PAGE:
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Florida’s largest medical association seeks telehealth payment mandates as coronavirus spreads

Surge in telehealth as fears over coronavirus grow
Surge in telehealth as fears over coronavirus grow

TALLAHASSEE, Fla. – Florida’s largest medical association is asking the state’s insurance commissioner to require insurance companies to reimburse health care providers the same rates for providing telehealth services as in-person health care.

Thursday’s request for the emergency action comes as the state encourages people to self-isolate amid the spread of the novel coronavirus, known as COVID-19.

“This action is needed in Florida given the uneven response of the health insurance companies doing business in this state,” Florida Medical Association President Ronald F. Giffler wrote in a letter to Insurance Commissioner David Altmaier.

“Uniformity is desperately needed so that all health care providers can comfortably provide telehealth services during the existence of the state of emergency without patients having to worry about their insurer denying coverage for such care,” added Giffler, who asked Altmaier to issue an emergency order mandating payment parity.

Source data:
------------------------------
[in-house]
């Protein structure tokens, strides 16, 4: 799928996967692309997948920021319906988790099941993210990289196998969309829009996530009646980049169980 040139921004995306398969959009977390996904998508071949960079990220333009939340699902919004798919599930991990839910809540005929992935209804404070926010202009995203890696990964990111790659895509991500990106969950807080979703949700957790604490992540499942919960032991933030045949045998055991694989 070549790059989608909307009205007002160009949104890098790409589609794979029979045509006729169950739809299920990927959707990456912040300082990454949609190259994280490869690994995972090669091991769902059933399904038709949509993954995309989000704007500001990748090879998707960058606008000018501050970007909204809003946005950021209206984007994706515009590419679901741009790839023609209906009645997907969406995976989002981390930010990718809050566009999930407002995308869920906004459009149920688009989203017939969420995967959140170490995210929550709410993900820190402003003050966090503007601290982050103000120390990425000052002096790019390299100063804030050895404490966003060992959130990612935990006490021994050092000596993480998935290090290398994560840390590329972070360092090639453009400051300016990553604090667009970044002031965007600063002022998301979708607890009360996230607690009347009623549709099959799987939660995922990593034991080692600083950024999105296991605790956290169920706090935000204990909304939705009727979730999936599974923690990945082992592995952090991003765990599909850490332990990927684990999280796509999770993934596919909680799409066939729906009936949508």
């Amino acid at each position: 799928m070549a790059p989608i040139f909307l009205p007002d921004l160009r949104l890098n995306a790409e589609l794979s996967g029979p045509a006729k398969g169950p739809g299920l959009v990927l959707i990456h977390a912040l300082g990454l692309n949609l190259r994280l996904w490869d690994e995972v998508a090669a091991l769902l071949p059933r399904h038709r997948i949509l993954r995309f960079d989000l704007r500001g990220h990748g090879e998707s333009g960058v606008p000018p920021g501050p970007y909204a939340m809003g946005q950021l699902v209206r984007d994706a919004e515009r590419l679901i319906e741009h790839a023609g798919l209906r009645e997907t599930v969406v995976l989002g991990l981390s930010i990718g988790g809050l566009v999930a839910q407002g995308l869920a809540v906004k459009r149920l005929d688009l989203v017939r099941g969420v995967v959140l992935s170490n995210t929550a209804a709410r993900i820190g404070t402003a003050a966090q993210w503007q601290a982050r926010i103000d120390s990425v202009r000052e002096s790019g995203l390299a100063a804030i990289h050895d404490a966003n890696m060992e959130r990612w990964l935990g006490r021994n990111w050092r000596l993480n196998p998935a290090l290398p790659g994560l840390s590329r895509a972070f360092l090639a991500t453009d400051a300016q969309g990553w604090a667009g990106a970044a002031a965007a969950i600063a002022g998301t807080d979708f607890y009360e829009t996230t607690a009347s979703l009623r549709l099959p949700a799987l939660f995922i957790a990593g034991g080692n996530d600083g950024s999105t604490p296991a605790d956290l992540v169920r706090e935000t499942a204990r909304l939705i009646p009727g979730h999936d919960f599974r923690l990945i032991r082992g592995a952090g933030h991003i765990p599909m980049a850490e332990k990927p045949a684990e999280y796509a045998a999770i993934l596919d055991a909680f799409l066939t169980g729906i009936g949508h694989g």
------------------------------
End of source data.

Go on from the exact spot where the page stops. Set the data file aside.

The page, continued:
The letter, which was also sent to Gov. Ron DeSantis and his administration’s health-care agency secretaries, noted that the state’s largest insurer, Florida Blue, has indicated that “primary care providers, behavioral health providers and specialists can bill for virtual visits if they have telemedicine capabilities and want to consult with their patients virtually.”

The FMA letter comes one day after United Healthcare, which has 350,000 members in Florida, announced in a press release that it was increasing access to telemedicine and virtual health care as the country wrestles with containing further spread of COVID-19. The company was silent in its statement on reimbursement for physicians who provide telehealth services to United Healthcare’s members.

Meanwhile, a schedule of coronavirus-related events released by Florida Chief Financial Officer Jimmy Patronis showed that Patronis met with FMA and health insurance carriers regarding telehealth on Thursday. Patronis’s office didn’t immediately say whether Altmaier -- who answers to DeSantis and the Florida Cabinet, which includes Patronis -- joined him at the meeting.

Florida Association of Health Plans President and CEO Audrey Brown told The News Service of Florida in a statement that health plans are “issuing guidance to their network providers promoting telemedicine and payment for services, as well as removing prior authorization for testing and treatment for the virus. “